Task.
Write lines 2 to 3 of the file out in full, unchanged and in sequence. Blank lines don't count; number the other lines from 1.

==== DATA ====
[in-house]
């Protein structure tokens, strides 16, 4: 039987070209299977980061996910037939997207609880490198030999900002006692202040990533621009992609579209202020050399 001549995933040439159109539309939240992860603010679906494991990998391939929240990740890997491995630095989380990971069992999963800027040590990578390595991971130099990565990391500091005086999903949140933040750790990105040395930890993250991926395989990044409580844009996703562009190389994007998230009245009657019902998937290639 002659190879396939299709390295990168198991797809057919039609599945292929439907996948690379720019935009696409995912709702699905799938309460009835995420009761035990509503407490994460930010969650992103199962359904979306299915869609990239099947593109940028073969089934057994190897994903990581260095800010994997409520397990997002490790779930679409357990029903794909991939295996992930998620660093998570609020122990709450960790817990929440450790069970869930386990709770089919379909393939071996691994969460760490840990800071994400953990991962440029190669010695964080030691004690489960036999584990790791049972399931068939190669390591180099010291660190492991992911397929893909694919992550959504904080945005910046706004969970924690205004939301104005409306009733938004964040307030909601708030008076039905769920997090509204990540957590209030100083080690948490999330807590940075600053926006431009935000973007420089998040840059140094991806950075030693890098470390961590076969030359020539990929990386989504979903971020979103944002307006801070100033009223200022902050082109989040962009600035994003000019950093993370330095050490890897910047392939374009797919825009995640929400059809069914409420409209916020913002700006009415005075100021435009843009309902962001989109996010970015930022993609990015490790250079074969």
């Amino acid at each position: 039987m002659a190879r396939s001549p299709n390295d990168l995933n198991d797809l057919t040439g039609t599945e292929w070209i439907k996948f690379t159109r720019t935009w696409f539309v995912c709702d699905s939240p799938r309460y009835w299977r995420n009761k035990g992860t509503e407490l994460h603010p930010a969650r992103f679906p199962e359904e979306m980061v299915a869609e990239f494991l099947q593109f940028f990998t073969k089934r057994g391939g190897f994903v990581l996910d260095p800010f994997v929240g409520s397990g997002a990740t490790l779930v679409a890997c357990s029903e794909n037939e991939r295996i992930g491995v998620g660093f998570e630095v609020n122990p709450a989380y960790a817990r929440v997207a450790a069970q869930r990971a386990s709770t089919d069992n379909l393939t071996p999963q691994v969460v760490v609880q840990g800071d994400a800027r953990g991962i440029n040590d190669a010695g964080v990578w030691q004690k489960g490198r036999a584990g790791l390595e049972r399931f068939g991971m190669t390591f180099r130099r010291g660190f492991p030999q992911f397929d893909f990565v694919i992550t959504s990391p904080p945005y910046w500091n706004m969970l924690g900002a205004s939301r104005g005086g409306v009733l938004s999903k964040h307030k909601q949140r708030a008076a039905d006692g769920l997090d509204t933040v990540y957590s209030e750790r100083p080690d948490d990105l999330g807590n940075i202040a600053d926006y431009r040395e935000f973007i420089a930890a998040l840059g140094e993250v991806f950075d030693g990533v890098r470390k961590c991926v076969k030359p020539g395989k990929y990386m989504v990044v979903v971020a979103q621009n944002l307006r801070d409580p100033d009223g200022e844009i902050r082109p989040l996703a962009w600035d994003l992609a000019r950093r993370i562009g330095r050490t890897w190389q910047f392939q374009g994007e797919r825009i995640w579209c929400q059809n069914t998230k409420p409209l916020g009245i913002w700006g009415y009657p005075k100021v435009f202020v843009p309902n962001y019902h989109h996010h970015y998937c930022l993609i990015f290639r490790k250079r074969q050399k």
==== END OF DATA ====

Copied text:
């Protein structure tokens, strides 16, 4: 039987070209299977980061996910037939997207609880490198030999900002006692202040990533621009992609579209202020050399 001549995933040439159109539309939240992860603010679906494991990998391939929240990740890997491995630095989380990971069992999963800027040590990578390595991971130099990565990391500091005086999903949140933040750790990105040395930890993250991926395989990044409580844009996703562009190389994007998230009245009657019902998937290639 002659190879396939299709390295990168198991797809057919039609599945292929439907996948690379720019935009696409995912709702699905799938309460009835995420009761035990509503407490994460930010969650992103199962359904979306299915869609990239099947593109940028073969089934057994190897994903990581260095800010994997409520397990997002490790779930679409357990029903794909991939295996992930998620660093998570609020122990709450960790817990929440450790069970869930386990709770089919379909393939071996691994969460760490840990800071994400953990991962440029190669010695964080030691004690489960036999584990790791049972399931068939190669390591180099010291660190492991992911397929893909694919992550959504904080945005910046706004969970924690205004939301104005409306009733938004964040307030909601708030008076039905769920997090509204990540957590209030100083080690948490999330807590940075600053926006431009935000973007420089998040840059140094991806950075030693890098470390961590076969030359020539990929990386989504979903971020979103944002307006801070100033009223200022902050082109989040962009600035994003000019950093993370330095050490890897910047392939374009797919825009995640929400059809069914409420409209916020913002700006009415005075100021435009843009309902962001989109996010970015930022993609990015490790250079074969």
């Amino acid at each position: 039987m002659a190879r396939s001549p299709n390295d990168l995933n198991d797809l057919t040439g039609t599945e292929w070209i439907k996948f690379t159109r720019t935009w696409f539309v995912c709702d699905s939240p799938r309460y009835w299977r995420n009761k035990g992860t509503e407490l994460h603010p930010a969650r992103f679906p199962e359904e979306m980061v299915a869609e990239f494991l099947q593109f940028f990998t073969k089934r057994g391939g190897f994903v990581l996910d260095p800010f994997v929240g409520s397990g997002a990740t490790l779930v679409a890997c357990s029903e794909n037939e991939r295996i992930g491995v998620g660093f998570e630095v609020n122990p709450a989380y960790a817990r929440v997207a450790a069970q869930r990971a386990s709770t089919d069992n379909l393939t071996p999963q691994v969460v760490v609880q840990g800071d994400a800027r953990g991962i440029n040590d190669a010695g964080v990578w030691q004690k489960g490198r036999a584990g790791l390595e049972r399931f068939g991971m190669t390591f180099r130099r010291g660190f492991p030999q992911f397929d893909f990565v694919i992550t959504s990391p904080p945005y910046w500091n706004m969970l924690g900002a205004s939301r104005g005086g409306v009733l938004s999903k964040h307030k909601q949140r708030a008076a039905d006692g769920l997090d509204t933040v990540y957590s209030e750790r100083p080690d948490d990105l999330g807590n940075i202040a600053d926006y431009r040395e935000f973007i420089a930890a998040l840059g140094e993250v991806f950075d030693g990533v890098r470390k961590c991926v076969k030359p020539g395989k990929y990386m989504v990044v979903v971020a979103q621009n944002l307006r801070d409580p100033d009223g200022e844009i902050r082109p989040l996703a962009w600035d994003l992609a000019r950093r993370i562009g330095r050490t890897w190389q910047f392939q374009g994007e797919r825009i995640w579209c929400q059809n069914t998230k409420p409209l916020g009245i913002w700006g009415y009657p005075k100021v435009f202020v843009p309902n962001y019902h989109h996010h970015y998937c930022l993609i990015f290639r490790k250079r074969q050399k």